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News > Argentina

Latin American Progressives to Gather at Puebla Group Meeting

  • Argentina's president-elect Alberto Fernandez speaks at Antiguo Colegio de San Idelfonso in Mexico City Nov. 5, 2019

    Argentina's president-elect Alberto Fernandez speaks at Antiguo Colegio de San Idelfonso in Mexico City Nov. 5, 2019 | Photo: Reuters

Published 8 November 2019

Argentina's President-elect Alberto Fernandez will host this historic meeting in Buenos Aires.

Argentina's President-elect Alberto Fernandez will host the second meeting of the Puebla Group, a Latin American forum of progressive leaders who began their discussions in Buenos Aires on Friday.


Fernandez to Correa: Make Latin America United Again

Among the 25 attendees are former Chilean presidential candidate Marco Enriquez-Ominami and former presidents Dilma Rousseff (Brazil), Ernesto Samper (Colombia) and Fernando Lugo (Paraguay).

Former secretary-general of the Organization of American States (OAS) Jose Miguel Insulza, Mexico's vice-chancellor Maximiliano Reyes and former foreign ministers Celso Amorim (Brazil) and Guillaume Long (Ecuador) are also attending.

Fernandez's opening statement at this top-level meeting will be a delicate test for his ability as a politician. He aspires to rebuild a progressive pole in the region and, at the same time, have cordial relations with the U.S. President Donald Trump.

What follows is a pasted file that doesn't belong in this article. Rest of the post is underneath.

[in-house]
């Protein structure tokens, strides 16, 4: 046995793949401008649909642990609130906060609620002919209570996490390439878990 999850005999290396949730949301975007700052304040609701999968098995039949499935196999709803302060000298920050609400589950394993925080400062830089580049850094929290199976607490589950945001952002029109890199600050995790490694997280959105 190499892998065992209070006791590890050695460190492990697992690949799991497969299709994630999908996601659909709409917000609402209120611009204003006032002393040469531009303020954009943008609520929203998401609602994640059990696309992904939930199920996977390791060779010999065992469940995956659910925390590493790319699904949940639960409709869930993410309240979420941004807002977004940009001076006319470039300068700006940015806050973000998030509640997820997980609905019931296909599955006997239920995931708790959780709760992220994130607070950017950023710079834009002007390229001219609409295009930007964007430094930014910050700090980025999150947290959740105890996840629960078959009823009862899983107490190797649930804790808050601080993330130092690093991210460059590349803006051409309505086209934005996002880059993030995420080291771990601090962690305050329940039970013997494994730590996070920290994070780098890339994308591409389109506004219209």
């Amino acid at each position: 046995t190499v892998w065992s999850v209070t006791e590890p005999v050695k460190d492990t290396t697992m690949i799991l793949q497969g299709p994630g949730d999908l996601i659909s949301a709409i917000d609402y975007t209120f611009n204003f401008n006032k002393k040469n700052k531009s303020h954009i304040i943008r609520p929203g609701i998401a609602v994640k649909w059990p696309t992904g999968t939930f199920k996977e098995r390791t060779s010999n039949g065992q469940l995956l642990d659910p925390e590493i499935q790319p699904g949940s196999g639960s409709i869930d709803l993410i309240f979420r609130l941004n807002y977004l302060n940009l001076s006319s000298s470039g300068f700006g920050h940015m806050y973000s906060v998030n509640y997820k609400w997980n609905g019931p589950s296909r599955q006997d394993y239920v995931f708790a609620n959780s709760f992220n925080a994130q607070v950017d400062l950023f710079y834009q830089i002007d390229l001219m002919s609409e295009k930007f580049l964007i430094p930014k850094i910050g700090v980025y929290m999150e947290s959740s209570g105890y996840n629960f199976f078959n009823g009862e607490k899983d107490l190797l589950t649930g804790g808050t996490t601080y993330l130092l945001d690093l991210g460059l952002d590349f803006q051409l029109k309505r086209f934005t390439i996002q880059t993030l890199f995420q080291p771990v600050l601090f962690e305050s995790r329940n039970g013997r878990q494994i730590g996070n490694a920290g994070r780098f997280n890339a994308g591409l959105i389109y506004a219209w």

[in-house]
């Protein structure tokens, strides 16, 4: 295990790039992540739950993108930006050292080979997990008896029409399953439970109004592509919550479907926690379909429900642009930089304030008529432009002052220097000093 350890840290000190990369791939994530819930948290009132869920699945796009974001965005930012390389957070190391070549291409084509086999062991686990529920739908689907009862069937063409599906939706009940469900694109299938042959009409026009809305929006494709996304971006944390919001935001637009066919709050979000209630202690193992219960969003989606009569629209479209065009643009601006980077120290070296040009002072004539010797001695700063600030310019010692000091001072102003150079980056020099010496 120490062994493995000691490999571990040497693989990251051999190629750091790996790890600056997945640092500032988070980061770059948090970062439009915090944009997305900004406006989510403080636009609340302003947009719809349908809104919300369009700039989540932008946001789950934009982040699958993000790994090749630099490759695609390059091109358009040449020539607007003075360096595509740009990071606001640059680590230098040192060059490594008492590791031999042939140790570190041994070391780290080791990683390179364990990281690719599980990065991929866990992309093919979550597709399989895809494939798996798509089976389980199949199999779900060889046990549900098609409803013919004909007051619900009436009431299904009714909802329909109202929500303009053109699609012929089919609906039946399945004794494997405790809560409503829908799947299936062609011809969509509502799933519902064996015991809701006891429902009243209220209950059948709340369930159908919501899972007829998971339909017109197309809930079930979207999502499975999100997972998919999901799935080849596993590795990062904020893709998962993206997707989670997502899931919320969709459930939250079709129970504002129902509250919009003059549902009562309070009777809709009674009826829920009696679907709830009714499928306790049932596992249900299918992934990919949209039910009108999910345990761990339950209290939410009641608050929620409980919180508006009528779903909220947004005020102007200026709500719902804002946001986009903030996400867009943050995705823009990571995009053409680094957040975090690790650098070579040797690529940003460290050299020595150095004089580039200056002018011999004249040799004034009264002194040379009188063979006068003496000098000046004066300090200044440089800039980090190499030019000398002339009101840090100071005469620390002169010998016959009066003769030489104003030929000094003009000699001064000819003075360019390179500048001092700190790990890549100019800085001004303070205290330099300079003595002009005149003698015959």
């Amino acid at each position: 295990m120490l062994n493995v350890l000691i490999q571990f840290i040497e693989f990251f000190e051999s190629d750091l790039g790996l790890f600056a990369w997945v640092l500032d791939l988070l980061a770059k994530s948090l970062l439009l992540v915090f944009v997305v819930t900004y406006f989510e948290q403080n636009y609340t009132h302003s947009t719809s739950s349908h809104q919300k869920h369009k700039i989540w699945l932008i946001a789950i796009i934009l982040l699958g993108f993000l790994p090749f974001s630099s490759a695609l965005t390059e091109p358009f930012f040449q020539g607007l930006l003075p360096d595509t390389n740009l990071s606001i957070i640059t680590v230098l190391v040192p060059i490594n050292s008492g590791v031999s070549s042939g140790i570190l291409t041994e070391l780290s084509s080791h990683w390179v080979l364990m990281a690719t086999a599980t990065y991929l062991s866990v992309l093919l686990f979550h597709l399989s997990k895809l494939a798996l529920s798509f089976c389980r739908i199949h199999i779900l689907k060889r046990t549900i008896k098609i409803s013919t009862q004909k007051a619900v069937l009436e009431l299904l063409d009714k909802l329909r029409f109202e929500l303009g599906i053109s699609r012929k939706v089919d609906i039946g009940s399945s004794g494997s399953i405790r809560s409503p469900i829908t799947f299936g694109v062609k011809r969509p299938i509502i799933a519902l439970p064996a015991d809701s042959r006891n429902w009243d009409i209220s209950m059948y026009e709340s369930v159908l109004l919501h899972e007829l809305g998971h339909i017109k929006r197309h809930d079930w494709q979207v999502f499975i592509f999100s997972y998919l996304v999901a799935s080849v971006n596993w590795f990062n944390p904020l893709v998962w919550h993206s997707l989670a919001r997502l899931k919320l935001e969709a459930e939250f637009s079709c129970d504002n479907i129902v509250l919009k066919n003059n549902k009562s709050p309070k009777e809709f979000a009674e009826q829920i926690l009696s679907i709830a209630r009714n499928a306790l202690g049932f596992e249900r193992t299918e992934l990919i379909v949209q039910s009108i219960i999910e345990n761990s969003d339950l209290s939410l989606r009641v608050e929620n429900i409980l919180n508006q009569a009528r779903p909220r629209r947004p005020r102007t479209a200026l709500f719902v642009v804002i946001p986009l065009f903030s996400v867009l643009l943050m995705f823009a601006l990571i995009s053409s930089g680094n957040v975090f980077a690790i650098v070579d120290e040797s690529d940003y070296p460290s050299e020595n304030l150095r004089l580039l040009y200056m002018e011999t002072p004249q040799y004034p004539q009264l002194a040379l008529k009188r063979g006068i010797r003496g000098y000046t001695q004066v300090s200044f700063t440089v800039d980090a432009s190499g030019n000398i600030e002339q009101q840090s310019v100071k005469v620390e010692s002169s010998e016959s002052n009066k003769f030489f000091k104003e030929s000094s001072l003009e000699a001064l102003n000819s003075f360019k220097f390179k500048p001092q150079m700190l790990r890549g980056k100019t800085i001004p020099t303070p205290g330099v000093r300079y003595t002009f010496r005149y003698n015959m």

"An America free from neoliberalism is approaching." The meme reads, “I never thought that putting a plate of food on a poor man's table would generate so much hatred within an elite who gets fed up of throwing food in the trash every day,” Lula Sa Silva, the Great Lula.

As the Argentinean politician said previously, the Puebla Group is an attempt to regroup progressive forces in order to foster regional integration in the way in which the Union of South American Nations (Unasur) intended to do.​​​​​

Created at Puebla (Mexico) in July, this forum also seeks to promote alternatives to the actions prompted by the Lima Group, which brings together the Latin American most conservative rulers.

This second meeting is expected to generate collective pronouncements on the situations which Venezuela, Chile, Ecuador, Bolivia and Haiti are currently going through. The conclusions emanating from the event, however, will be known at a press conference on Sunday.

"We postulate peace, dialogue and self-determination, which are principles recognized by the United Nations. No government can be offended by that," Enriquez-Ominami said.

"We are going to show the progressives' cohesion as it had not been seen for a long time. It is becoming clear that neoliberalism did not work."

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